Dialogue with Cancer

Dialogue with Cancer

Ten years ago Ruth Larson became a participant in a research project designed to test the hypothesis that the mind can heal the body of illness. At that time she came because her entire body was covered with psoriasis. For three years preceding our contact she had tried every known remedy but with no relief. She had six sessions using altered states of consciousness to explore the reasons for the problem. By the end of that time her body was clear and the lesions did not return.

In May of 1986 she sat in my office and with a tremor in her voice said that her doctor had told her she had inoperable cancer and had three to six months to live. She had nine lumps, in the glands under both arms and in the lower groin, and dark spots on her lungs, in addition to a back problem that kept her in constant pain. The doctor told her that there was nothing that could be done about the back and she would have to find medication for relief, and he advised chemotherapy at once for the cancer. When he told her she would lose her hair and be ill, she told him that if she had to die, she would at least do so without putting her body through such discomfort. She made an appointment with me and said confidently, “With your kind of help, I know I can be well again.”

In our first session we talked about her situation. Ruth admitted that perhaps she was tired of life. She had an invalid daughter who was now in an institution and she felt she was no longer needed by anyone. She maintained a particularly acrimonious relationship with her step mother-inlaw. Her deepest subconscious self would have liked to be free, but consciously she had decided to get well for her husband and other children.

We discussed the obvious causes of her problem and the probability that hidden rage and resentment were connected with the cancer. She responded readily to the suggestion that she look for some event in the past that was directly connected with the cancer and its purpose in her Life.

In a regression she described herself as a young girl of 16 with a while cap to cover her hair as she cleaned a rough wooden table. She lived with her father and older brother in France. Her mother had died a number of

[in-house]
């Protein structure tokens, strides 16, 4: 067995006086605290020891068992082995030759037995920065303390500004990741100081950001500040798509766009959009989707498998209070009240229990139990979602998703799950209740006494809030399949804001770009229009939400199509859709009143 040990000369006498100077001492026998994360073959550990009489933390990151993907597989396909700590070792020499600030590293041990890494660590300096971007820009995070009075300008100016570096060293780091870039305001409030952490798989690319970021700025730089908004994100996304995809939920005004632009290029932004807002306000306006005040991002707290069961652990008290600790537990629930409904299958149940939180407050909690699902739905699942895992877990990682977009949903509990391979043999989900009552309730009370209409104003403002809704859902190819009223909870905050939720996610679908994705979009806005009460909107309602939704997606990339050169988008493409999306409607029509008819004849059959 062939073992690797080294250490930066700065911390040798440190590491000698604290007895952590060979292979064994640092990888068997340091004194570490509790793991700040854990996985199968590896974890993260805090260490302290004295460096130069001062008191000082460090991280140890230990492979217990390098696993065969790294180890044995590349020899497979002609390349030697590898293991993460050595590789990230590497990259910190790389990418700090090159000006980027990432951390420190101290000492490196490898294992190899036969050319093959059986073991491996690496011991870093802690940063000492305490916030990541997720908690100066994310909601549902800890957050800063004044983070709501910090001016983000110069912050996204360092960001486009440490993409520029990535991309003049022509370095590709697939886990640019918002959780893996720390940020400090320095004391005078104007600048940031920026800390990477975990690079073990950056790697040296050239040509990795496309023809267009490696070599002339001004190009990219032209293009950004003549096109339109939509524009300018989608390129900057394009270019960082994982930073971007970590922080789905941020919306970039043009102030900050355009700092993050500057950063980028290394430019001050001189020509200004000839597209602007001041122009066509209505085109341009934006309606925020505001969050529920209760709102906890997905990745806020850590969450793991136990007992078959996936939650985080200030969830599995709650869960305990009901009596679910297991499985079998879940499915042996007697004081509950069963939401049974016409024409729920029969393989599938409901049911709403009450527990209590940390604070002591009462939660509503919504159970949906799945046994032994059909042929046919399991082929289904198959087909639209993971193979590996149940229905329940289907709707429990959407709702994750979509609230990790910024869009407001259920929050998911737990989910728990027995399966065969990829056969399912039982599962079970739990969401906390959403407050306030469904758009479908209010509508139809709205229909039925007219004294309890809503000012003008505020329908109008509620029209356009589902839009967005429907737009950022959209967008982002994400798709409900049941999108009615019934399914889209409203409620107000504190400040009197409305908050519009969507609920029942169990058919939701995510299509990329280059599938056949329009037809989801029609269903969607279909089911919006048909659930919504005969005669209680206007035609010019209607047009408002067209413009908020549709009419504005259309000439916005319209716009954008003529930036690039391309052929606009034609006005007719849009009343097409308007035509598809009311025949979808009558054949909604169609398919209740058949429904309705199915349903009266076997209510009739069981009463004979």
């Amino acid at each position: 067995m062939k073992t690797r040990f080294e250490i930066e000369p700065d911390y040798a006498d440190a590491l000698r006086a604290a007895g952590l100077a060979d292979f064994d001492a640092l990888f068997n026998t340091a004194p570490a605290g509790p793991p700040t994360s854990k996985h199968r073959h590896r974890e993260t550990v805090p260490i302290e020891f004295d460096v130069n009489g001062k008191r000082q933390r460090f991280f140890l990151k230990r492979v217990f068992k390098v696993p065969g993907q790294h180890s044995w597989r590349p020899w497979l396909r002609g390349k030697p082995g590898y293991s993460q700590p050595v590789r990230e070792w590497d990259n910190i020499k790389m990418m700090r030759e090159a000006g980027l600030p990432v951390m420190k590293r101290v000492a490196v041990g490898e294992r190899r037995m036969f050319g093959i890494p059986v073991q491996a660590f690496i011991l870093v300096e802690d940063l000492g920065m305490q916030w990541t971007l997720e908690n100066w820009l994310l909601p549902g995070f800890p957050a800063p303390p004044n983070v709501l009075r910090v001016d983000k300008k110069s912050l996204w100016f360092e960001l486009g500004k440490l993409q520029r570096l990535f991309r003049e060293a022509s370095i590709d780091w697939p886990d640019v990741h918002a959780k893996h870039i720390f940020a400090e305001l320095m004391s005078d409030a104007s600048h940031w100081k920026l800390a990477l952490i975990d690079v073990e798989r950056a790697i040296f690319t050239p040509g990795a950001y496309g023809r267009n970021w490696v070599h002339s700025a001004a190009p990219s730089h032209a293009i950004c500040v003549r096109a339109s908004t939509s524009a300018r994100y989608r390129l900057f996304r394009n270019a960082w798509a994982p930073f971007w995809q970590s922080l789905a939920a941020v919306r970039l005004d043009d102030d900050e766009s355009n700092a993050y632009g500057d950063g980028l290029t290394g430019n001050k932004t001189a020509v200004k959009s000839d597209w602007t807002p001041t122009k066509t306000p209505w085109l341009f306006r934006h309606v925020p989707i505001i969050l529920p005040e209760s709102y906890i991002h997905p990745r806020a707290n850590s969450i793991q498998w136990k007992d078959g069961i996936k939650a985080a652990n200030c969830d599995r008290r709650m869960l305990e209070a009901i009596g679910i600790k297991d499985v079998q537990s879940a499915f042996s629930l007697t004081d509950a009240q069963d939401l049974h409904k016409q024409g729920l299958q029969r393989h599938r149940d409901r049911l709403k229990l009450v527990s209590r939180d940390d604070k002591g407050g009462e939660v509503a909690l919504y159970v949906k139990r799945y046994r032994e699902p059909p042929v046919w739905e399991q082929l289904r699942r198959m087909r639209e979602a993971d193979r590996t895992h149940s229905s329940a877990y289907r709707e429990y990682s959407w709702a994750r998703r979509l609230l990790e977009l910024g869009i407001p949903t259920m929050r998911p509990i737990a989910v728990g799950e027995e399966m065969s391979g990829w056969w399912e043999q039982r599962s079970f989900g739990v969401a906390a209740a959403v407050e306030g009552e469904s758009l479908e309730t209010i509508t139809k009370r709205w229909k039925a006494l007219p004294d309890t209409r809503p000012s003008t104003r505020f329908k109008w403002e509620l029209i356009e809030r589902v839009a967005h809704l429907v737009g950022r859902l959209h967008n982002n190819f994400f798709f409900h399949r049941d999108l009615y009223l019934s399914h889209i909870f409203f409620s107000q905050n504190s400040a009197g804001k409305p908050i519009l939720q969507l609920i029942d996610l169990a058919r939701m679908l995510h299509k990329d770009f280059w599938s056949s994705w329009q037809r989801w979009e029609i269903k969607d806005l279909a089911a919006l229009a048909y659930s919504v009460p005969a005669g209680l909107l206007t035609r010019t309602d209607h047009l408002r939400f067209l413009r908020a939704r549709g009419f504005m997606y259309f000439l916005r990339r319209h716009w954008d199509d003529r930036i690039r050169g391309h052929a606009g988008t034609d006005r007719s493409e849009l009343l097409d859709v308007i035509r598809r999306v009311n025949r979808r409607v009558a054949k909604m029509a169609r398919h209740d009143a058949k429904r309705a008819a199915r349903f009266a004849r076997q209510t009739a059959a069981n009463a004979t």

years before. The father and brother forced her to cook and take care of the house, and they often kicked and beat her. She described how she died at age 24 from a beating which broke some bones in her neck. I asked her to go through her death and recall her last conscious thoughts.

P: I’m glad it’s over. I’m still angry at them for what they did to me.

T: Can you see how that experience is connected to your present situation?

P: I feel a great deal of guilt. I’m surprised about that. I should have done better. though I was trying, but…

T: Go back to a lifetime before that one and see if you can find out why you attracted one with so much abuse and pain.

P: I am seeing a lifetime where I was a beautiful person with many jewels, a haughty person, not a nice person.

She described herself as a basically evil person, self-serving in every phase of her life, who used people because she had the power and money. She was killed with a knife by her jealous husband.

T: Re-live your death in that lifetime and tell me your last conscious thoughts. P: I am sorry, real sorry. My life was one of indulgence—I feel as though it was almost pushed on me. I had it all but I used it wrong. I can see that now.

T: Look at the connection between that experience and the present.

P: The woman did so many evil things that she had a lot to make up for and after she died she decided she had to make up for that and so in that next life she had nothing and was mistreated; she was a nothing.

T: If you paid for being evil in the miserable life as the young girl in France, why have you needed to hang onto the problem?

P: It was her attitude. She just built up more karma because her attitude was bad. If she had done it with the right attitude, her father and brother would have been different.

I asked what her cancer was expressing, and she said that it was expressing resentment and negative thoughts. I asked her whether she thought her anger at her stepmother-in-law had anything to do with the cancer, and she replied that the cause lay in the past, but the stepmother-in-law had triggered it in this life.

I asked her to image the two women she had been in these other lifetimes. She saw them clearly and I suggested that if she felt comfortable, she could approach them and tell them she was sorry for those past lives. They could not be changed at this point, but she needed to come to love those two aspects of herself unconditionally and leave the events in the past and forgive them. After she did this imaging, she reported that the wealthy woman was sad but responded to her embrace. The peasant girl responded to her love but was not ready to give up all her feelings of guilt, reiterating her feeling that she had been a “stinker and rebellious” and that it was her fault that her father and brother had mistreated her.